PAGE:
Study provides insight into cybersecurity priorities among city and county leaders
What do SolarWinds, Colonial Pipeline and Kaseya have in common? Once obscure from the public eye, each of these companies were at one point or another in the last year thrust into the national spotlight following a cybersecurity breach.
About $350 million in ransom was paid to malicious cyber actors in 2020, representing a more than 300 percent increase over the previous year, according to data from the Department of Homeland Security. Besides the notable cyberattacks that have made headlines this year, the federal department says there’ve been many other attacks on small business that have gone unnoticed—making up around 75 of all ransomware cases.
With every attack that’s reported, it becomes clearer that city administrators must take cyberthreats seriously. A new study commissioned by IBM of local, state and federal information technology decision makers provides insight into the state of America’s IT infrastructure in the government sector.
Of the more than 500 participants in the study, Government Index for IT Modernization, which was released Thursday, nearly 70 percent said they viewed security risks “as the top barrier when migrating to modern cloud platforms.” Further, in planning for the next fiscal year, IT managers anticipate spending the most on cybersecurity.
“While a majority of government IT decision makers think their agency’s technology is very or somewhat prepared for each security threat, a quarter think their agency is not very or not at all prepared for insider threats (25 percent), SIM swapping, or Post Quantum security threats (24 percent),” says the report, which was put together by Morning Consult.
The findings aren’t unique to IBM’s report. Elsewhere, in the Public Technology Institute’s 2021 State of City and County IT National Survey, 88 percent of those surveyed reported increasing cybersecurity measures as a top priority for the next two years.
And earlier this year, security concerns prompted President Joe Biden to issue an executive order that, among other things, requires federal government entities to implement stronger cybersecurity measures and encrypt all data. It also establishes baseline security standards for software that’s sold to the government from the private sector.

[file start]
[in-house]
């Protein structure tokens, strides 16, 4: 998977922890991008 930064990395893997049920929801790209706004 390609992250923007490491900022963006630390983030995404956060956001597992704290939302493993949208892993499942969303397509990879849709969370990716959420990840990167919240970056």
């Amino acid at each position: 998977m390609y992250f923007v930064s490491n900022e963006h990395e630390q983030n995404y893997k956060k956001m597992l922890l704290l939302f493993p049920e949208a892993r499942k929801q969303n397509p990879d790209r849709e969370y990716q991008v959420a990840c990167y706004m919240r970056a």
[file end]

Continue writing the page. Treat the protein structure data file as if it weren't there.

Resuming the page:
“The U.S. federal market is facing a massive transformation to its cybersecurity strategy, which requires a great deal of technological modernization,” said Howard Boville, head of IBM’s cloud platform. “Enterprise technology providers are stewards of massive volumes of personal data, and we need to do our utmost to protect this data.”
As threats increase, governmental entities are pivoting to meeting the challenge. On Wednesday, for example, the U.S. Department of Homeland Security and the U.S. Department of Justice, with other federal partners, launched a new website to combat the threat of ransomware called StopRansomware.gov. It’s intended to be a one-stop space for information on ransomeware to help private and public organizations mitigate their ransomware risk.
“As ransomware attacks continue to rise around the world, businesses and other organizations must prioritize their cybersecurity,” said Deputy Secretary of Homeland Security Alejandro Mayorkas. “Cyber criminals have targeted critical infrastructure, small businesses, hospitals, police departments, schools and more. These attacks directly impact Americans’ daily lives and the security of our nation. I urge every organization across our country to use this new resource to learn how to protect themselves from ransomware and reduce their cybersecurity risk.”
To pay for the increased security measures and new initiatives, IT budgets are also expanding. Since 2017, federal spending on cybersecurity has increased fairly steadily from $13.1 billion to this year’s allotment of about $18.7 billion, according to Statista.
IT spending is up at the local level, too: “Responding government IT decision makers for all levels of government anticipate agencies will spend the most on cybersecurity in planning for FY22,” IBM’s report says. “More than 75 percent of respondents in the study cited migrating and managing data from legacy systems to the cloud as a challenge for their current or former agency, with security cited as the top barrier but also as a main driver (in budgetary increases).”
Likewise, the city and county executives who responded to the Public Technology Institute’s study said they expected their IT spending to rebound this year, with 49 percent reporting anticipating that their IT budgets will increase 1 to 4 percent over pre-pandemic numbers. The study notes that this monetary “relief should lift significant pressure from operational expenditures such as IT and reduce COVID-related drag on progress toward capabilities targets in key domains such as cybersecurity, cloud enablement, and other components of the managed services infrastructure.”
Working within budgets, the Public Technology Institute’s study found that administrators list the following as their highest cybersecurity priorities: Training for general staff; modernizing defenses; creating a security mindset; adoption national cybersecurity frameworks; training IT staff; and developing incident response plans, among other priorities.
In coming months and years, as city and county officials engage more with cybersecurity, increased security measures will allow them to “shift some emphasis toward looking ahead to see where employing ‘next-gen’ solutions such as artificial intelligence, machine learning and blockchain will prove most useful in the enterprise. Also, the communications transition to 5G will raise a new wave of security concerns.”